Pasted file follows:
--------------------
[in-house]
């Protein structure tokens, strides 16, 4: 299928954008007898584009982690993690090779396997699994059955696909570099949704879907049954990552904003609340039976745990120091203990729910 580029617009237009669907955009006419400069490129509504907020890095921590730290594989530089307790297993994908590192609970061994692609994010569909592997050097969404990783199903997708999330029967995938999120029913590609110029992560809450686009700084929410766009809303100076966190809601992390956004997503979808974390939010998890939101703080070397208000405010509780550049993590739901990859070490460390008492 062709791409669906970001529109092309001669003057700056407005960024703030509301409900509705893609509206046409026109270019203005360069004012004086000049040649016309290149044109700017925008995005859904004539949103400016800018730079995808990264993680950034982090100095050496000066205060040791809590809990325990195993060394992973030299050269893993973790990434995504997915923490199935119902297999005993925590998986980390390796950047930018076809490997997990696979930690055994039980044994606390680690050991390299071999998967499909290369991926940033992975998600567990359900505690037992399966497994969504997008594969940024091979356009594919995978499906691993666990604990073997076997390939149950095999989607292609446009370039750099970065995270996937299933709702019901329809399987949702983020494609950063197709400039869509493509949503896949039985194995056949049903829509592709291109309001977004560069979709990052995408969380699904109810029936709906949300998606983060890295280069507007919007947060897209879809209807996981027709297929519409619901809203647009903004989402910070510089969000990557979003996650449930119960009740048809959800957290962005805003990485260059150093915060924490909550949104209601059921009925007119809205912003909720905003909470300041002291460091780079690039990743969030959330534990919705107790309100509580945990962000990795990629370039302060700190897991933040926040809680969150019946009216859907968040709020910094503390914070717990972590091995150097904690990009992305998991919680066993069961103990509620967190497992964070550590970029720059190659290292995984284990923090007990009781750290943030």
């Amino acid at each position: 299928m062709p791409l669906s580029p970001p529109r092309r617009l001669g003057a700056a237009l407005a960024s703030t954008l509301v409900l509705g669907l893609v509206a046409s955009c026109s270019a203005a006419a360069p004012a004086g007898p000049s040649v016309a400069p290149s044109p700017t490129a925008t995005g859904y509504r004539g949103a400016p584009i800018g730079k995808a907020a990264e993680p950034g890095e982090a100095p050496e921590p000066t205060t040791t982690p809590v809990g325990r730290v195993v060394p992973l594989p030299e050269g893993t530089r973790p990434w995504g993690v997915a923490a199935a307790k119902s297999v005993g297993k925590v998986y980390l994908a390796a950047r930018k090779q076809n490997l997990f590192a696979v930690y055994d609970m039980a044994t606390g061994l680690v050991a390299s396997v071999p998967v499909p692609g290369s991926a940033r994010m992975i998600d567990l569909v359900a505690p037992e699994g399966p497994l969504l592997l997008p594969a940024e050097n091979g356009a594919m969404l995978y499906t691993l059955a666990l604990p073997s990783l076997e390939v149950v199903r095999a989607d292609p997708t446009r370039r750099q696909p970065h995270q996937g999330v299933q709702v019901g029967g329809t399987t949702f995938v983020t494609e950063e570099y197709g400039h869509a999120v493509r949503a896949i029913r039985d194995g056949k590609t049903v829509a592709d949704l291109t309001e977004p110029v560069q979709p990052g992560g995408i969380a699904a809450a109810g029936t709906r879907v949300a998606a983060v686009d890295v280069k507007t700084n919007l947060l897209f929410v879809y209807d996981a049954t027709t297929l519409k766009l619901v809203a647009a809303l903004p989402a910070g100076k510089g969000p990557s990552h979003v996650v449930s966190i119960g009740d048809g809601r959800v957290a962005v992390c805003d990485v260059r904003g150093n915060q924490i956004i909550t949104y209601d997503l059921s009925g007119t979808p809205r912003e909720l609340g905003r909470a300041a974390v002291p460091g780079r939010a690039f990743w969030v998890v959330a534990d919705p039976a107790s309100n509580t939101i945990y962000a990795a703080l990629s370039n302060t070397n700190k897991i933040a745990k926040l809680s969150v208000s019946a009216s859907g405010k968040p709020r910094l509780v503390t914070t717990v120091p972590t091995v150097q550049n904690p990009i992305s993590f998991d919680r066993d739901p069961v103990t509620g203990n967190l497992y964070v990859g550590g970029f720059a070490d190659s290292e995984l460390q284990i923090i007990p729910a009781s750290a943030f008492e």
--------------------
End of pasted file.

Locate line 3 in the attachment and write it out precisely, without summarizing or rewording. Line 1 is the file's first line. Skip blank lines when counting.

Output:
């Amino acid at each position: 299928m062709p791409l669906s580029p970001p529109r092309r617009l001669g003057a700056a237009l407005a960024s703030t954008l509301v409900l509705g669907l893609v509206a046409s955009c026109s270019a203005a006419a360069p004012a004086g007898p000049s040649v016309a400069p290149s044109p700017t490129a925008t995005g859904y509504r004539g949103a400016p584009i800018g730079k995808a907020a990264e993680p950034g890095e982090a100095p050496e921590p000066t205060t040791t982690p809590v809990g325990r730290v195993v060394p992973l594989p030299e050269g893993t530089r973790p990434w995504g993690v997915a923490a199935a307790k119902s297999v005993g297993k925590v998986y980390l994908a390796a950047r930018k090779q076809n490997l997990f590192a696979v930690y055994d609970m039980a044994t606390g061994l680690v050991a390299s396997v071999p998967v499909p692609g290369s991926a940033r994010m992975i998600d567990l569909v359900a505690p037992e699994g399966p497994l969504l592997l997008p594969a940024e050097n091979g356009a594919m969404l995978y499906t691993l059955a666990l604990p073997s990783l076997e390939v149950v199903r095999a989607d292609p997708t446009r370039r750099q696909p970065h995270q996937g999330v299933q709702v019901g029967g329809t399987t949702f995938v983020t494609e950063e570099y197709g400039h869509a999120v493509r949503a896949i029913r039985d194995g056949k590609t049903v829509a592709d949704l291109t309001e977004p110029v560069q979709p990052g992560g995408i969380a699904a809450a109810g029936t709906r879907v949300a998606a983060v686009d890295v280069k507007t700084n919007l947060l897209f929410v879809y209807d996981a049954t027709t297929l519409k766009l619901v809203a647009a809303l903004p989402a910070g100076k510089g969000p990557s990552h979003v996650v449930s966190i119960g009740d048809g809601r959800v957290a962005v992390c805003d990485v260059r904003g150093n915060q924490i956004i909550t949104y209601d997503l059921s009925g007119t979808p809205r912003e909720l609340g905003r909470a300041a974390v002291p460091g780079r939010a690039f990743w969030v998890v959330a534990d919705p039976a107790s309100n509580t939101i945990y962000a990795a703080l990629s370039n302060t070397n700190k897991i933040a745990k926040l809680s969150v208000s019946a009216s859907g405010k968040p709020r910094l509780v503390t914070t717990v120091p972590t091995v150097q550049n904690p990009i992305s993590f998991d919680r066993d739901p069961v103990t509620g203990n967190l497992y964070v990859g550590g970029f720059a070490d190659s290292e995984l460390q284990i923090i007990p729910a009781s750290a943030f008492e």